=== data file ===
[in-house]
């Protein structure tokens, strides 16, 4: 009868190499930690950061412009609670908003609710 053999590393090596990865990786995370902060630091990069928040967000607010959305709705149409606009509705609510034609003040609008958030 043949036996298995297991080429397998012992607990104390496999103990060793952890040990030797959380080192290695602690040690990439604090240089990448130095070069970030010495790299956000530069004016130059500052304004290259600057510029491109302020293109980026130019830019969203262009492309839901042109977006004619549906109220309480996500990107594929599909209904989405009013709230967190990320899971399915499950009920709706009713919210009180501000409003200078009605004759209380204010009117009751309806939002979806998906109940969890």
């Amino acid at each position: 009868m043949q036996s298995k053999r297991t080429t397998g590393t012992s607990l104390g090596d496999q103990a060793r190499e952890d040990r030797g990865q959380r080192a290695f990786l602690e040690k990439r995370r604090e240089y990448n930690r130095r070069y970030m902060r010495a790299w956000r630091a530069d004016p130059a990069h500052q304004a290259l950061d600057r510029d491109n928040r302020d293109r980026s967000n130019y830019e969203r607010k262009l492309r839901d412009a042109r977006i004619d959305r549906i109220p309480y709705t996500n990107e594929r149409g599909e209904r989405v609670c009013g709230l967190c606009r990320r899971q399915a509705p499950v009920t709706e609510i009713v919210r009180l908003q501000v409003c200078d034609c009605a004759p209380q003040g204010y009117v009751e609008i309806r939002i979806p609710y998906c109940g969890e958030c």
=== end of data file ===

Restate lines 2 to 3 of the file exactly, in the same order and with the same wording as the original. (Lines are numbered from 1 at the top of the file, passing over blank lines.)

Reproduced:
């Protein structure tokens, strides 16, 4: 009868190499930690950061412009609670908003609710 053999590393090596990865990786995370902060630091990069928040967000607010959305709705149409606009509705609510034609003040609008958030 043949036996298995297991080429397998012992607990104390496999103990060793952890040990030797959380080192290695602690040690990439604090240089990448130095070069970030010495790299956000530069004016130059500052304004290259600057510029491109302020293109980026130019830019969203262009492309839901042109977006004619549906109220309480996500990107594929599909209904989405009013709230967190990320899971399915499950009920709706009713919210009180501000409003200078009605004759209380204010009117009751309806939002979806998906109940969890």
């Amino acid at each position: 009868m043949q036996s298995k053999r297991t080429t397998g590393t012992s607990l104390g090596d496999q103990a060793r190499e952890d040990r030797g990865q959380r080192a290695f990786l602690e040690k990439r995370r604090e240089y990448n930690r130095r070069y970030m902060r010495a790299w956000r630091a530069d004016p130059a990069h500052q304004a290259l950061d600057r510029d491109n928040r302020d293109r980026s967000n130019y830019e969203r607010k262009l492309r839901d412009a042109r977006i004619d959305r549906i109220p309480y709705t996500n990107e594929r149409g599909e209904r989405v609670c009013g709230l967190c606009r990320r899971q399915a509705p499950v009920t709706e609510i009713v919210r009180l908003q501000v409003c200078d034609c009605a004759p209380q003040g204010y009117v009751e609008i309806r939002i979806p609710y998906c109940g969890e958030c």